Tiling tub surround with 9 x 12 tiles

Discussion in 'Shower & Bathtub Forum & Blog' started by tilerookie, Oct 12, 2019.

  1. tilerookie

    tilerookie New Member

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    Oct 12, 2019
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    California
    Total rookie here installing 9 x 12 ceramic tile on tub surround. Hoping someone can answer my questions.

    1) How do I start the first row to make sure its level?
    2) Is there a special thinset I should use since the tiles are so big?
    3) Recommended tile cutter? Hoping to keep it under $100.
    4) Anything else I need to think about since the tiles are on the larger side?

    Thanks for any help.
     
    Last edited: Oct 12, 2019
  2. dj2

    dj2 In the Trades

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    For all tile questions, go to johnbridgetileforum.com.
     
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  4. jadnashua

    jadnashua Retired Defense Industry Engineer xxx

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    WHat are you planning for the walls around the tub? Is this a shower as well? Prepping the walls is critical. There's more than one accepted way to do this per industry standards, and you do want to choose one. Moisture resistant drywall is not one of them. The critical point is the tub/wall junction.

    Depending on the moisture control method chosen, you could use a ledger board to get the first (raised) row level, then fill in beneath it at the end after removal of the board. If you choose a no-sag thinset, the tile will pretty much stay where you put them and not (usually) slightly slide down the wall. You must maintain at least a small gap between the tub and the first row of tile and either use an engineered tile expansion joint or fill it with caulk (and all changes of plane, which would be the corners need that as well). Unless the tile is rectified, there can be slight variations in their size tile-to-tile. That will affect the minimum sized grout joint (industry calls for 3x the variation between the largest to smallest tile). Only rectified tile tend to support small grout joints and look good. The tile and water management should go up at least to the height of the showerhead, but can go to the ceiling, if you choose.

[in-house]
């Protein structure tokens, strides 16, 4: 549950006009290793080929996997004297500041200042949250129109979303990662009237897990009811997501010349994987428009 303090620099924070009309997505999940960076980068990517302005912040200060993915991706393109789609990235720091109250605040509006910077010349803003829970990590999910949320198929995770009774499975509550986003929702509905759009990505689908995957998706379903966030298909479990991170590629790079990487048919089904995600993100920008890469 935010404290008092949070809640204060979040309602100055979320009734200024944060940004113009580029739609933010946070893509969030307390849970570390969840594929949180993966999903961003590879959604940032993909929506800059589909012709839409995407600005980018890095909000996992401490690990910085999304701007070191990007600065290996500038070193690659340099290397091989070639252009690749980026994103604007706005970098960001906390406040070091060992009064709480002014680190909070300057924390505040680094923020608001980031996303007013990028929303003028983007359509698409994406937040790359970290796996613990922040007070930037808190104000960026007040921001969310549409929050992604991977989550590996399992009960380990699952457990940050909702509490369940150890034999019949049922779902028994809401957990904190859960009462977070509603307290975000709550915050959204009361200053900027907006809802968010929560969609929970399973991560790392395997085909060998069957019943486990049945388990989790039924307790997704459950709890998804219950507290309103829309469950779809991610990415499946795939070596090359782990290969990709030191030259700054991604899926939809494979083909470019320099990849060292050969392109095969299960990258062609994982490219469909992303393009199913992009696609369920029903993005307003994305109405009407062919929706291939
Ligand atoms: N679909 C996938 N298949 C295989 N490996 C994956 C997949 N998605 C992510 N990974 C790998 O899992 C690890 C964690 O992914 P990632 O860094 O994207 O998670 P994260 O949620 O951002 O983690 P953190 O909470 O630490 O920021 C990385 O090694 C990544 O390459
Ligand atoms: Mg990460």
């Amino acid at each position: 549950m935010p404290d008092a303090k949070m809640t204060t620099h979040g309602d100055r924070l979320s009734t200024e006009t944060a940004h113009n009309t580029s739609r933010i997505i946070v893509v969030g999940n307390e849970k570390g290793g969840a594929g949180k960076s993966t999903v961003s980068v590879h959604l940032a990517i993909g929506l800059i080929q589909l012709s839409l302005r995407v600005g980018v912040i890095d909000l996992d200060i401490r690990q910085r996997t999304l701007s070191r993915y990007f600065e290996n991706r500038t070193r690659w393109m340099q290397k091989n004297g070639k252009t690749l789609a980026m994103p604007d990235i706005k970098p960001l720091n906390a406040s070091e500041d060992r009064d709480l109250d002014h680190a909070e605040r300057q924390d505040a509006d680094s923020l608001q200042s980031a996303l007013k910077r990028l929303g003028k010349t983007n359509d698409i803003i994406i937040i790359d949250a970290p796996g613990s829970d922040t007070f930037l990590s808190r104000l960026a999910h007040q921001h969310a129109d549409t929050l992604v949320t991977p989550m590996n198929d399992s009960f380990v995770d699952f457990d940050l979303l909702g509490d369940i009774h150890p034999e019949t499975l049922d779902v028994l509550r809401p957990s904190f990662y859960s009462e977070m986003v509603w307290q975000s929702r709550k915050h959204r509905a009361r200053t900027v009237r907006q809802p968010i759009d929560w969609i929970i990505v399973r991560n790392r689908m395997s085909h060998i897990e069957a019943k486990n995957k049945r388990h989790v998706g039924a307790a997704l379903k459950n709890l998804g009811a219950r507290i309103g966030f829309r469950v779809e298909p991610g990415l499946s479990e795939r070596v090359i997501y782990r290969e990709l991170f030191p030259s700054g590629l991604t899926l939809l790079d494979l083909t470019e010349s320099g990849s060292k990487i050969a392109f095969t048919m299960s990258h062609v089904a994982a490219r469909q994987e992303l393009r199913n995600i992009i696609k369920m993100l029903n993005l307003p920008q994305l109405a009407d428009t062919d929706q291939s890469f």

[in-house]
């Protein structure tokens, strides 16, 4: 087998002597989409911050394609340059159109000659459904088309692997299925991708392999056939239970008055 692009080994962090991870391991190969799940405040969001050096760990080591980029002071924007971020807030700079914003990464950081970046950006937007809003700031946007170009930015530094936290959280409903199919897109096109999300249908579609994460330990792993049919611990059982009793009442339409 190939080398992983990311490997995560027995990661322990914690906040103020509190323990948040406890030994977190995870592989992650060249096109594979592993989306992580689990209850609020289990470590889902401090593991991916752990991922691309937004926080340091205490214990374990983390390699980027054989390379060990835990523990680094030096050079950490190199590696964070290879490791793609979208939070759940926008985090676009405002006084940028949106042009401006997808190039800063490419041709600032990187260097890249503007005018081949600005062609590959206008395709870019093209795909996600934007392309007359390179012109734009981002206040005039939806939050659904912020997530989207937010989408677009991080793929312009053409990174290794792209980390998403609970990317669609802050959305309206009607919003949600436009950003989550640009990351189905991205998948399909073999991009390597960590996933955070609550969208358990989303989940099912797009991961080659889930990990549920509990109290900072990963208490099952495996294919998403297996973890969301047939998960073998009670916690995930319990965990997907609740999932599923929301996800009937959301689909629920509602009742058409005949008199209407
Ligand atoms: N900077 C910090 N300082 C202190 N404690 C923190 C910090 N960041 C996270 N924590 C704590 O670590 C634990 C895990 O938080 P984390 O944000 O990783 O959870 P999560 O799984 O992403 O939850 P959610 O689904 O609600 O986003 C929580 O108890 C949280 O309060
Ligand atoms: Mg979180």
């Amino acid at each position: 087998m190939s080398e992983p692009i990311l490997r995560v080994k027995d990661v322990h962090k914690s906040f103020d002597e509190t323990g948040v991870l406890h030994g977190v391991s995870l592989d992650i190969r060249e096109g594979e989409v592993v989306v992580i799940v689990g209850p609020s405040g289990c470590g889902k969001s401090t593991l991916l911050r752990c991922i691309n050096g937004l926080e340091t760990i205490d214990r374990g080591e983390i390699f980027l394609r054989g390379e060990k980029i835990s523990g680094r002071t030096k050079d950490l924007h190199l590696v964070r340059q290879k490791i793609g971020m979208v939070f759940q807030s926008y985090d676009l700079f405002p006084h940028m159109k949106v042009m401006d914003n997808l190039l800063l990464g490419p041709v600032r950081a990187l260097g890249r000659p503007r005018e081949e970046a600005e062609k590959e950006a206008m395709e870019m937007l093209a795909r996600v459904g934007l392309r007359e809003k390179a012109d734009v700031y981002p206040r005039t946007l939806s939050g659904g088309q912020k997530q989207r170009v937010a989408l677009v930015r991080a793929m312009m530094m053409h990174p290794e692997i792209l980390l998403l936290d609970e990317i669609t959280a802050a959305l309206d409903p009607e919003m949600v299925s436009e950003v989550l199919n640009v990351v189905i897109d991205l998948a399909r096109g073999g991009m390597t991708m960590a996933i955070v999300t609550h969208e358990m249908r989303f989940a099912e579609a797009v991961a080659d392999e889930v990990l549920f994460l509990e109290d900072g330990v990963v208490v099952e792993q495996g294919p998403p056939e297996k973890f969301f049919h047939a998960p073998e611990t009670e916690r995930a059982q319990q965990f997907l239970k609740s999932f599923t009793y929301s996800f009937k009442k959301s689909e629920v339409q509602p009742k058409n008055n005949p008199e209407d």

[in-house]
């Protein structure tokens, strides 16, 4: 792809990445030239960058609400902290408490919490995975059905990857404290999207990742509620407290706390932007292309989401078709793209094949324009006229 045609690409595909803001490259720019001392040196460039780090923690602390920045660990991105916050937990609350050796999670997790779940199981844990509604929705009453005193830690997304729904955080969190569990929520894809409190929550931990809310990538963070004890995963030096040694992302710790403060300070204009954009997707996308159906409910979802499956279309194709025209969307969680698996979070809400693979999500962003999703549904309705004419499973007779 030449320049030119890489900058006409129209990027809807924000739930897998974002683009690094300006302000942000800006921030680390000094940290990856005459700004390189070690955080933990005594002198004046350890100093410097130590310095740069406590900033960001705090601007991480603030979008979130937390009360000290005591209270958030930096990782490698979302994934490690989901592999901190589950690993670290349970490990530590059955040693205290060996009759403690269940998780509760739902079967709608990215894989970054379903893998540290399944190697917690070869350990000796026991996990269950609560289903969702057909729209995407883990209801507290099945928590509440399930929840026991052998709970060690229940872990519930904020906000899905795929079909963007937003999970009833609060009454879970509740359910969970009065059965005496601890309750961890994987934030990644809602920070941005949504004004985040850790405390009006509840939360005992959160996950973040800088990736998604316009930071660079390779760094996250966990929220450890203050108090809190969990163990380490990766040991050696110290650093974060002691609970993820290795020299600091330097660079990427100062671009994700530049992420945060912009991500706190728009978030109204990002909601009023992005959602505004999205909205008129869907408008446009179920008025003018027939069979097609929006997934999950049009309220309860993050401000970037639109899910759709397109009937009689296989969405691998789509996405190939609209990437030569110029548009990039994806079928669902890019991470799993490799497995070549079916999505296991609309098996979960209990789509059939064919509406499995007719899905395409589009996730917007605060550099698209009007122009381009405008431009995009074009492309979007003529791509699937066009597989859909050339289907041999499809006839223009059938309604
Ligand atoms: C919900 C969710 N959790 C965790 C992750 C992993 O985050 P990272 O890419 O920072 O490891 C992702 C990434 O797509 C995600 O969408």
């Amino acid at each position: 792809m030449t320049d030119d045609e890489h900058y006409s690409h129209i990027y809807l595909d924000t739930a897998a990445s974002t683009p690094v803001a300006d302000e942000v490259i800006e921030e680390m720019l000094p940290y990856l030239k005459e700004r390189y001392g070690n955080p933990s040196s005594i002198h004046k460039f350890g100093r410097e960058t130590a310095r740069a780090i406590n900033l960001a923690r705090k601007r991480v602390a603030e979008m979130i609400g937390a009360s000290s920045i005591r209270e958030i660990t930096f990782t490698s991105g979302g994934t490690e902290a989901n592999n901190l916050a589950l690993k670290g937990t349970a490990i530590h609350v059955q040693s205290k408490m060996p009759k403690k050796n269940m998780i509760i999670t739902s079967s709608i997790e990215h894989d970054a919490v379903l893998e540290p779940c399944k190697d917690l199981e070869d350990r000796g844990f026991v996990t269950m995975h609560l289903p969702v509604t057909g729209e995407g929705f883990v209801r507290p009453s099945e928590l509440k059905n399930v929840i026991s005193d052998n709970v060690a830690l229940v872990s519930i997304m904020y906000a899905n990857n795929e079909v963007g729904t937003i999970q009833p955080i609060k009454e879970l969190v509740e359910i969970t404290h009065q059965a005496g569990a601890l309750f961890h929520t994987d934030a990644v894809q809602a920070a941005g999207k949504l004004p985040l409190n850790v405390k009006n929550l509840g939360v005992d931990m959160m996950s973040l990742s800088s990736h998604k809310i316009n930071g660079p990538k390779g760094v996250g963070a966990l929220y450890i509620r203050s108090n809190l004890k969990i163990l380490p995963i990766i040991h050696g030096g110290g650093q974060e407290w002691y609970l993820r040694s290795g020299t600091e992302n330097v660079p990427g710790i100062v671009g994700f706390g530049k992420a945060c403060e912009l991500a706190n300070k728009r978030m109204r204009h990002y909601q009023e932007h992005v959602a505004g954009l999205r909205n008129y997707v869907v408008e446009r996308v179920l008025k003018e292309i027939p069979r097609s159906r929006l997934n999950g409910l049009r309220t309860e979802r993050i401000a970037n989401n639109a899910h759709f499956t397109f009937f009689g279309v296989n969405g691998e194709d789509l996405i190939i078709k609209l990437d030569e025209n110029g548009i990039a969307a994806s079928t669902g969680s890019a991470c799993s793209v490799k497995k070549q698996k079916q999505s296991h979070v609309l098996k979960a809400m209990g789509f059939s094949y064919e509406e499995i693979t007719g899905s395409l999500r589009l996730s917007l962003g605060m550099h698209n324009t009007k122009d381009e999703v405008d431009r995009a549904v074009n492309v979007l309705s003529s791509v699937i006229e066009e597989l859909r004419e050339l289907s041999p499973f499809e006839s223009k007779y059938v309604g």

Make sure when installing the tub that it is sitting level, or getting that first row in will be messy, potentially direct water where you don't want it, and mean you might have to cut each tile to fit the taper.

    Some tile is easier to cut than others. In general, you won't find a good way to cut them at your price point. You can rent a wetsaw, but you may need to purchase a good blade for it - the ones that come on them aren't always the best. A hard porcelain is probably the hardest to cut without chipping the edge. On most tile, there's a slight round-over on the edges unless the tile was cut from a larger slab. When you cut it, the edge is (or should be) squared off. That can make the grout joint look different than one with an uncut edge. It's best to try to hide those cut edges in a corner, and, it doesn't hurt to use a rubbing stone (looks sort of like a grinding stone with a handle) to take the sharp edge off that cut.
     
    Last edited: Oct 19, 2019
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